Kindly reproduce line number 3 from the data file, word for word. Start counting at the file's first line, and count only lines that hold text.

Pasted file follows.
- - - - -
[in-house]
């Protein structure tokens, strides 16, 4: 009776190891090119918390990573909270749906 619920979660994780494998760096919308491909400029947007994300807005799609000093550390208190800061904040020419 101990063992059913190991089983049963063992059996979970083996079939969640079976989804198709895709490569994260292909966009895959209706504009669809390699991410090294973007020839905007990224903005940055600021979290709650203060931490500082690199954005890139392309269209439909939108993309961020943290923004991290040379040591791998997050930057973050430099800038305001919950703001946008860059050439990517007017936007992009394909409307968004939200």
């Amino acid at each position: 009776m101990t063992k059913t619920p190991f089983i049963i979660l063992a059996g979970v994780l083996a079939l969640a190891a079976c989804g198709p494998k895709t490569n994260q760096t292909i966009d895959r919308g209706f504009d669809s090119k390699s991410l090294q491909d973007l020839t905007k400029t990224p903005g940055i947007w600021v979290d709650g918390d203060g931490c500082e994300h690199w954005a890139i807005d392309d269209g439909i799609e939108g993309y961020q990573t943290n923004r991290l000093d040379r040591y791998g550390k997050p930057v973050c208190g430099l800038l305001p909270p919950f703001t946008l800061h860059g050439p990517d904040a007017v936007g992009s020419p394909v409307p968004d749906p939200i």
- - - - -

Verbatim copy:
């Amino acid at each position: 009776m101990t063992k059913t619920p190991f089983i049963i979660l063992a059996g979970v994780l083996a079939l969640a190891a079976c989804g198709p494998k895709t490569n994260q760096t292909i966009d895959r919308g209706f504009d669809s090119k390699s991410l090294q491909d973007l020839t905007k400029t990224p903005g940055i947007w600021v979290d709650g918390d203060g931490c500082e994300h690199w954005a890139i807005d392309d269209g439909i799609e939108g993309y961020q990573t943290n923004r991290l000093d040379r040591y791998g550390k997050p930057v973050c208190g430099l800038l305001p909270p919950f703001t946008l800061h860059g050439p990517d904040a007017v936007g992009s020419p394909v409307p968004d749906p939200i």